When I was in the check out lane at the grocery store, the cashier glared at my celery roots, and then gave me a puzzled look asking me what I intended to do with them. It made me wonder just how under-appreciated the poor celery root is. I have a strong affinity for this ugly duckling vegetable. What lies beneath its dirty, knobby and rough exterior is a gorgeous lilly white flesh that has a delicate hint of celery mingled among a crisp and aromatic flavor. I often make a raw celeriac salad, which it is one of my favorite sides.
Today the celery root is the star of a soup. This is one of my all time favorite soups. I have made it for Thanksgiving for the last several years, to great acclaim. The thing I like best about this soup is that the only real ingredients are the vegetables, and it is their flavors which are allowed to shine. I think we often put so many seasonings in soups that we can lose the delicate flavor and aroma so many of these vegetables have.
That gorgeous golden soup is born from these humble ingredients. One knobby celery root, a flowery fennel bulb, some potatoes and an onion or leek. So simple and yet so incredibly rich and nourishing.
Celery Root and Fennel Soup
1 celery root/celeriac, peeled and cubed
I fennel bulb, diced
2-3 yukon gold potatoes or 3-5 fingerling potatoes, peeled and cubed
1 yellow onion
2 TBS butter
1/2 cup water
7 cups vegetable stock
1/2 tsp pepper
1 1/2 tsp salt
Begin by prepping your vegetables. You want to peel and cube the potatoes, and dice the fennel bulb. Discard the tops and the fronds. I usually use 4 leeks for this soup, but today I only had one so I added a yellow onion. Chop your leeks and/or onion. To clean the celery root you cut down all the sides with a knife to get rid of all the skin. Then dice like you would any other root.
|peeled celery root
Heat your 2 tablespoons of butter or butter replacement, (I really love Earth Balance
) if you are making a vegan soup, with 1/2 cup water. Add all of the vegetables to the pot and simmer for 15 minutes. Stir a few times during the 15 minutes.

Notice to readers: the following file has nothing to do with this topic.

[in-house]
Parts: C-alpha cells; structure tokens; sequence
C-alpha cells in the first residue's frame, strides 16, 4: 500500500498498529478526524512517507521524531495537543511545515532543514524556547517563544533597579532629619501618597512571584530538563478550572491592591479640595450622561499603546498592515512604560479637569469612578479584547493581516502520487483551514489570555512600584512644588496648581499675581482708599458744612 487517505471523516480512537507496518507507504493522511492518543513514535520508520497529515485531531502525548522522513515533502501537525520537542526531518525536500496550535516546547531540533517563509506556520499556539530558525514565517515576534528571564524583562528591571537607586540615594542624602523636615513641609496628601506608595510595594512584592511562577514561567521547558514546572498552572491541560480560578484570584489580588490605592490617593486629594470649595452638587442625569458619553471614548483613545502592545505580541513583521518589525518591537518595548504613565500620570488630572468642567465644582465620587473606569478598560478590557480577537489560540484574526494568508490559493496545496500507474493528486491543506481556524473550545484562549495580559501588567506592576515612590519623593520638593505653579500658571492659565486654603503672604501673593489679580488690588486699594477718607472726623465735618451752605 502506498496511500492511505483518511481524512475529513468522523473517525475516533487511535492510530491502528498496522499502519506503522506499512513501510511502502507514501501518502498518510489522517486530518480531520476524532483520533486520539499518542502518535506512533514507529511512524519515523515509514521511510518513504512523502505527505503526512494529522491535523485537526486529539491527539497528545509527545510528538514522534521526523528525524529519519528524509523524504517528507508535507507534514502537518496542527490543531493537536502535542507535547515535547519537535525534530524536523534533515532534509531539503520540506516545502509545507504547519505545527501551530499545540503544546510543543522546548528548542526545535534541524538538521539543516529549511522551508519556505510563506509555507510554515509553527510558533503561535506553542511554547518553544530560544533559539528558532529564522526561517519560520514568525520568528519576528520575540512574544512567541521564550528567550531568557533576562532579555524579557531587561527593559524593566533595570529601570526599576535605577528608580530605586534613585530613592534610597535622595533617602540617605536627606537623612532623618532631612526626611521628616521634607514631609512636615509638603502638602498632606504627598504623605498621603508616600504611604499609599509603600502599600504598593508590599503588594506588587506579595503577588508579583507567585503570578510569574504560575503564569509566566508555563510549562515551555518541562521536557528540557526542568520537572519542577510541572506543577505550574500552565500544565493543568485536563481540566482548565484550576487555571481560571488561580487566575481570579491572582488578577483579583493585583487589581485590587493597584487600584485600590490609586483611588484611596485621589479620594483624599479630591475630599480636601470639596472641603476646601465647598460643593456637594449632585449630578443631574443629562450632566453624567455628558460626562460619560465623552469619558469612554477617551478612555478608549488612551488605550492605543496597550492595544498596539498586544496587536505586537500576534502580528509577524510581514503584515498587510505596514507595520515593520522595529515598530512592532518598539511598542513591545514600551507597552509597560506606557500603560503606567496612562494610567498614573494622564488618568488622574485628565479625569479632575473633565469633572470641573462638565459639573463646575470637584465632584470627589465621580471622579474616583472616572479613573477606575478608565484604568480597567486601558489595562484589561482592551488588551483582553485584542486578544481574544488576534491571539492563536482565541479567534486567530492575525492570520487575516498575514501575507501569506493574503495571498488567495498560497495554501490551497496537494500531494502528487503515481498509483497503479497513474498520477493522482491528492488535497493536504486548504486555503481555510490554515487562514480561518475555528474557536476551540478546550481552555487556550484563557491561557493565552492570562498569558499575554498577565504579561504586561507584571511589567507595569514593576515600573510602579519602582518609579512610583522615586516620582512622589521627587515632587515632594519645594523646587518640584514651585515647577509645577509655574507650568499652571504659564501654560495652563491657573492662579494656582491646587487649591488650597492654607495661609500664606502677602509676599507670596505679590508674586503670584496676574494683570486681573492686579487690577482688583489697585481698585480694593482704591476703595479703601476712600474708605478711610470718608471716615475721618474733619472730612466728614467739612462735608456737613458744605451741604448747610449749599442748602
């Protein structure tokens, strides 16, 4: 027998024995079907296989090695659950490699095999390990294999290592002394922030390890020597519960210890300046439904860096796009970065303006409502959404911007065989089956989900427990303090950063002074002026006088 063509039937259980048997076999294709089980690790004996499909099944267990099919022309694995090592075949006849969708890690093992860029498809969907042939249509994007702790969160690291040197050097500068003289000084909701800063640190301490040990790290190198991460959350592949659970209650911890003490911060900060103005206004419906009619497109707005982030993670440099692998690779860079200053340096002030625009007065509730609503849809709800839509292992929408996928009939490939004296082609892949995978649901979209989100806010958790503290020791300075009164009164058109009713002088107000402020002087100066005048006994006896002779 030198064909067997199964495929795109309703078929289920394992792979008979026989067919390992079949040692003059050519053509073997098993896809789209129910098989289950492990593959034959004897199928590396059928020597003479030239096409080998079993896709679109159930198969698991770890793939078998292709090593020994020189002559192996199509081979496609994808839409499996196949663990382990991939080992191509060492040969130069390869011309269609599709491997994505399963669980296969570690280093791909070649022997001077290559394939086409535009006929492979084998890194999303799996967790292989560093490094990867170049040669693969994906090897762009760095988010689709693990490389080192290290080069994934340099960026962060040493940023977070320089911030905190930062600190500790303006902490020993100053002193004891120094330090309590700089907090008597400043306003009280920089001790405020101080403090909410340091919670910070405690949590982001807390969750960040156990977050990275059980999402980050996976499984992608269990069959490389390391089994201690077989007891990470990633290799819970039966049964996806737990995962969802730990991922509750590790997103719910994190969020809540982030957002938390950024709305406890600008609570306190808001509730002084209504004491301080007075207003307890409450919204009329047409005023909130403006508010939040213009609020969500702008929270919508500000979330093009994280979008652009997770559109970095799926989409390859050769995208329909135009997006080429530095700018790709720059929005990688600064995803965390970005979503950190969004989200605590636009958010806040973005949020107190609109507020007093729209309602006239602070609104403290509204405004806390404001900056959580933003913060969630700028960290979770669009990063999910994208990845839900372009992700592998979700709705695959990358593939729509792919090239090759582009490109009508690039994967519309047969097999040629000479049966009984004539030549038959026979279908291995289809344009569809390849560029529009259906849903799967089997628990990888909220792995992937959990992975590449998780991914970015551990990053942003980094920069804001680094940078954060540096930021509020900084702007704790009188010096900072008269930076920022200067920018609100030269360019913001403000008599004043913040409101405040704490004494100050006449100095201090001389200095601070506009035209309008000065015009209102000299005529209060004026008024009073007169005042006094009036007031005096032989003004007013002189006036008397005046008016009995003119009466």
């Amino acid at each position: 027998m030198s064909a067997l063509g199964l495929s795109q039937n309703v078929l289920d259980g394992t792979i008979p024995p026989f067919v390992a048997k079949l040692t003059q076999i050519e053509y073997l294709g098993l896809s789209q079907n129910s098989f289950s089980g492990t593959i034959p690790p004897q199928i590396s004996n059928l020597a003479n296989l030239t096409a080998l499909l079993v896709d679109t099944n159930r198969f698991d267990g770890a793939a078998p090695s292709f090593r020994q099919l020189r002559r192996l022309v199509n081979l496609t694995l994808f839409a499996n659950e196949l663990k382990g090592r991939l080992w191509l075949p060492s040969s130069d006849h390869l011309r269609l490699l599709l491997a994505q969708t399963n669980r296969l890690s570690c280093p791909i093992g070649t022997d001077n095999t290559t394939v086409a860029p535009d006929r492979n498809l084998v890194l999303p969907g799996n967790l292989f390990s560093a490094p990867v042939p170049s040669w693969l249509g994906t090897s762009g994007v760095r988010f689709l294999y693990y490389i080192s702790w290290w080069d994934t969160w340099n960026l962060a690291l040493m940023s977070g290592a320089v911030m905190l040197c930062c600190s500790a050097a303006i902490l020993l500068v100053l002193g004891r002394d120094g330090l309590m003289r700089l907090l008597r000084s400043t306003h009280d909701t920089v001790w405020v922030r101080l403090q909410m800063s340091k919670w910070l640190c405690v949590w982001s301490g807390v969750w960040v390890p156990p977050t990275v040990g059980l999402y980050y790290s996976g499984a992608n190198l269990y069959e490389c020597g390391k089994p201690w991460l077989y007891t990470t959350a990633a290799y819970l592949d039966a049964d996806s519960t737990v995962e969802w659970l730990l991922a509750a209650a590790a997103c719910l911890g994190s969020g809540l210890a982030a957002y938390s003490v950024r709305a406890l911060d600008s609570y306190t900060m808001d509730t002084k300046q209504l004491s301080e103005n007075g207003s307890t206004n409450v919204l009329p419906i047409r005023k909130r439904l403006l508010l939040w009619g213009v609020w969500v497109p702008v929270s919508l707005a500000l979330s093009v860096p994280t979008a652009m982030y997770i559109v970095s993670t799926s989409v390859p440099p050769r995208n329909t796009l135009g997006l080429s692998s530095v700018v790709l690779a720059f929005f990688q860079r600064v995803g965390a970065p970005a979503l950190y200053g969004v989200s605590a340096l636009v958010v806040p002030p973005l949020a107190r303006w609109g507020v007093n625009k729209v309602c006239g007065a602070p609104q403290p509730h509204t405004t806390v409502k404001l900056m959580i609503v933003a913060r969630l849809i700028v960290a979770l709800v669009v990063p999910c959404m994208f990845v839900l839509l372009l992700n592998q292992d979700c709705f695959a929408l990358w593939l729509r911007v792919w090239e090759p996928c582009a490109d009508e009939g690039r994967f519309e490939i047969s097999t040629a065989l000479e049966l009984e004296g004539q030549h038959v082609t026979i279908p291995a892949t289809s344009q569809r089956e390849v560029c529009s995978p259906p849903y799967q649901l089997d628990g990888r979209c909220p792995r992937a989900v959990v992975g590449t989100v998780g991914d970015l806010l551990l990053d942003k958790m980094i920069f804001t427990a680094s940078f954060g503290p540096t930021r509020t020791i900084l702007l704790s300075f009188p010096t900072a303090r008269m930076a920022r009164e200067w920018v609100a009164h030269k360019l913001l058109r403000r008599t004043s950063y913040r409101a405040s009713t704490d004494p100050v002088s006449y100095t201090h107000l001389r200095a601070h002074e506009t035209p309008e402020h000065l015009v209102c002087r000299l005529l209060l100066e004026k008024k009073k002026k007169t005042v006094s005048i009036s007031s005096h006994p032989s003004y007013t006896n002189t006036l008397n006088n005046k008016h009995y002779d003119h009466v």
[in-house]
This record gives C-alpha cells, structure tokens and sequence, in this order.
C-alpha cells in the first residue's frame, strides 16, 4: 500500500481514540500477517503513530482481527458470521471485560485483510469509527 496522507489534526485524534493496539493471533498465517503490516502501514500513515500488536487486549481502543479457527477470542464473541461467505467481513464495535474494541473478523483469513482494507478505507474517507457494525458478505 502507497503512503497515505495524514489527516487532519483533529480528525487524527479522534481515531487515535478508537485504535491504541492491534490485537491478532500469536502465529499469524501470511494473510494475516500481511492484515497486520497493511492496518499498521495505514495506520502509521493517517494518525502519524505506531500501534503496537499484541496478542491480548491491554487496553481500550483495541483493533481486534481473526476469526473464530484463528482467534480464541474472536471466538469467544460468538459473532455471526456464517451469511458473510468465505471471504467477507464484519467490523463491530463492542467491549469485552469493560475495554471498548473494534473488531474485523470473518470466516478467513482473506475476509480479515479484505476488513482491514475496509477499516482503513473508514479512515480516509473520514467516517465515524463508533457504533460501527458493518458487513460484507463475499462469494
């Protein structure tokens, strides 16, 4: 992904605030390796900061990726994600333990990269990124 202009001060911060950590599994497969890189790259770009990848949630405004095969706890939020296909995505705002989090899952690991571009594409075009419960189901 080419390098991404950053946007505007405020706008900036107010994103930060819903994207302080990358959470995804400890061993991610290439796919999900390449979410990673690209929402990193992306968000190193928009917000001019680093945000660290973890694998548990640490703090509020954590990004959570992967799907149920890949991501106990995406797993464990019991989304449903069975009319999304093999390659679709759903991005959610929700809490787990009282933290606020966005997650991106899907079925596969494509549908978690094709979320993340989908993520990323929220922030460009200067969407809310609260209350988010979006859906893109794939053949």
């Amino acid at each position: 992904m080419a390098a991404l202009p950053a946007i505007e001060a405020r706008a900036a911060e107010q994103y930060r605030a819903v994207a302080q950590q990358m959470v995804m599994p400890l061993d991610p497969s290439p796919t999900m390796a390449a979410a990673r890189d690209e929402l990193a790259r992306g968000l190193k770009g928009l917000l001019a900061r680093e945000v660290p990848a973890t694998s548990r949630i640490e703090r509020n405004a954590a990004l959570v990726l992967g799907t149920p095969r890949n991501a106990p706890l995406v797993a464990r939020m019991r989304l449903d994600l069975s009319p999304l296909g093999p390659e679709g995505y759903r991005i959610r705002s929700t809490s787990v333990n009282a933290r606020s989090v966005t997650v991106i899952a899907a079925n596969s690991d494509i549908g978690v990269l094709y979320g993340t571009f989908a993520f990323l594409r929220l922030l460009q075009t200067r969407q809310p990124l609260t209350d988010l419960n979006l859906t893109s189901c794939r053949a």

|after 15 minutes
Add 7 cups of vegetable stock and bring to a boil. Once the soup boils reduce heat to a simmer and cover for 15 minutes.
Remove the soup from heat and blend in batches in a blender. A food processor won’t work well for this job as the vegetables are pretty fibrous and you want them broken down really well. A food mill would probably be the best thing to use, but I don’t have one, so the blender it is.
Return the blended soup to the pot, on low heat, and season with salt and pepper.
There are several ways to finish this soup. You can just eat it as is, it is delicious, but to my mind it hasn’t reached it’s potential. Some of my favorite ways to finish this soup are:
- 1 tablespoon of creme fraîche, chives and a truffle oil drizzle (per serving)
- 1 tablespoon of chèvre and a truffle oil drizzle (per serving)
- 1/2 cup cream for the pot
- 1/4 cup creme fraîche for the pot
- I have had great success using plain soy creamer as well as So Delicious Coconut Creamer as vegan options. The thing to note with the vegan options, is that sometimes the soup doesn’t reheat as well when you use them. The plant based creams break up when reheated. So prepare to eat the whole pot at once, or add a small amount of creamer to each serving.
|doesn’t the creme fraîche look like India?
A votre santé!